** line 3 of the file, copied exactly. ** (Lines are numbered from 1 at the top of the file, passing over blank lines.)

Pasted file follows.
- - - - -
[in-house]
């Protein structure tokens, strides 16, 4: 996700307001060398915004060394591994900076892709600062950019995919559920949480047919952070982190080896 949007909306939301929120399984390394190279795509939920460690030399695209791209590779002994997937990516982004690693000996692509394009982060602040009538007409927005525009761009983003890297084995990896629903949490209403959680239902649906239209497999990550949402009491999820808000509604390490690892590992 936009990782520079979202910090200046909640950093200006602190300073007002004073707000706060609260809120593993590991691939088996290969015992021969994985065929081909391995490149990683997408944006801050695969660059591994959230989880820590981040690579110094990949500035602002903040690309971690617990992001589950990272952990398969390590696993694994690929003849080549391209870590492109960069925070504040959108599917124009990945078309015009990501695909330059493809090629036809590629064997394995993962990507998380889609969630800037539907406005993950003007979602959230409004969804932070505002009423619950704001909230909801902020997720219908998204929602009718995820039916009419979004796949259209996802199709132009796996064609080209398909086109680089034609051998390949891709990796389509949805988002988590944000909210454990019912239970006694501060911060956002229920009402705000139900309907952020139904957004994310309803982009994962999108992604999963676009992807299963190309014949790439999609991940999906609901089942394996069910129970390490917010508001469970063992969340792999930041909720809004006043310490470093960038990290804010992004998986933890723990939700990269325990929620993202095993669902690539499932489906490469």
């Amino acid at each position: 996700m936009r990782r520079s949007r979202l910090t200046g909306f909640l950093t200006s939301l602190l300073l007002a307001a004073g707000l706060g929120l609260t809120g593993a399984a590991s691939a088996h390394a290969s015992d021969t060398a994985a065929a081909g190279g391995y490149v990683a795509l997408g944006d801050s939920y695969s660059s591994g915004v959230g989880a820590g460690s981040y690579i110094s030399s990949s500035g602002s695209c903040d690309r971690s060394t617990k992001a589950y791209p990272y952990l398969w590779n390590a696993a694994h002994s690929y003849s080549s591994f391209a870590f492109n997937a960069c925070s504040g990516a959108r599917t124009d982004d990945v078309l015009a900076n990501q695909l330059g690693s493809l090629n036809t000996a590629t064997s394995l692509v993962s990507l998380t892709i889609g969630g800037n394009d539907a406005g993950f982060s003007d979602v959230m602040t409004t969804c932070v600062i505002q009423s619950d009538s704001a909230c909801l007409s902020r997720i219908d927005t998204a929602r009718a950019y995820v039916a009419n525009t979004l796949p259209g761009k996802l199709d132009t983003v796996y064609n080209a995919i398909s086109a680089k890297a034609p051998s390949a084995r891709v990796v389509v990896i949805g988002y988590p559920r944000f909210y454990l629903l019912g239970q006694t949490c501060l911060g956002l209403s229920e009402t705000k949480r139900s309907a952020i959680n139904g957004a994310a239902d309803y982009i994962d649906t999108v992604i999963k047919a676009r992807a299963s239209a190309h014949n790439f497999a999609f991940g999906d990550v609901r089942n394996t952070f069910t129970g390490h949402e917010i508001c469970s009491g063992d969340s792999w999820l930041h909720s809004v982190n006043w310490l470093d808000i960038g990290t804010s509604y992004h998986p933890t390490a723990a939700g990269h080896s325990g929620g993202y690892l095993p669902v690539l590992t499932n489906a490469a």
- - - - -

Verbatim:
């Amino acid at each position: 996700m936009r990782r520079s949007r979202l910090t200046g909306f909640l950093t200006s939301l602190l300073l007002a307001a004073g707000l706060g929120l609260t809120g593993a399984a590991s691939a088996h390394a290969s015992d021969t060398a994985a065929a081909g190279g391995y490149v990683a795509l997408g944006d801050s939920y695969s660059s591994g915004v959230g989880a820590g460690s981040y690579i110094s030399s990949s500035g602002s695209c903040d690309r971690s060394t617990k992001a589950y791209p990272y952990l398969w590779n390590a696993a694994h002994s690929y003849s080549s591994f391209a870590f492109n997937a960069c925070s504040g990516a959108r599917t124009d982004d990945v078309l015009a900076n990501q695909l330059g690693s493809l090629n036809t000996a590629t064997s394995l692509v993962s990507l998380t892709i889609g969630g800037n394009d539907a406005g993950f982060s003007d979602v959230m602040t409004t969804c932070v600062i505002q009423s619950d009538s704001a909230c909801l007409s902020r997720i219908d927005t998204a929602r009718a950019y995820v039916a009419n525009t979004l796949p259209g761009k996802l199709d132009t983003v796996y064609n080209a995919i398909s086109a680089k890297a034609p051998s390949a084995r891709v990796v389509v990896i949805g988002y988590p559920r944000f909210y454990l629903l019912g239970q006694t949490c501060l911060g956002l209403s229920e009402t705000k949480r139900s309907a952020i959680n139904g957004a994310a239902d309803y982009i994962d649906t999108v992604i999963k047919a676009r992807a299963s239209a190309h014949n790439f497999a999609f991940g999906d990550v609901r089942n394996t952070f069910t129970g390490h949402e917010i508001c469970s009491g063992d969340s792999w999820l930041h909720s809004v982190n006043w310490l470093d808000i960038g990290t804010s509604y992004h998986p933890t390490a723990a939700g990269h080896s325990g929620g993202y690892l095993p669902v690539l590992t499932n489906a490469a």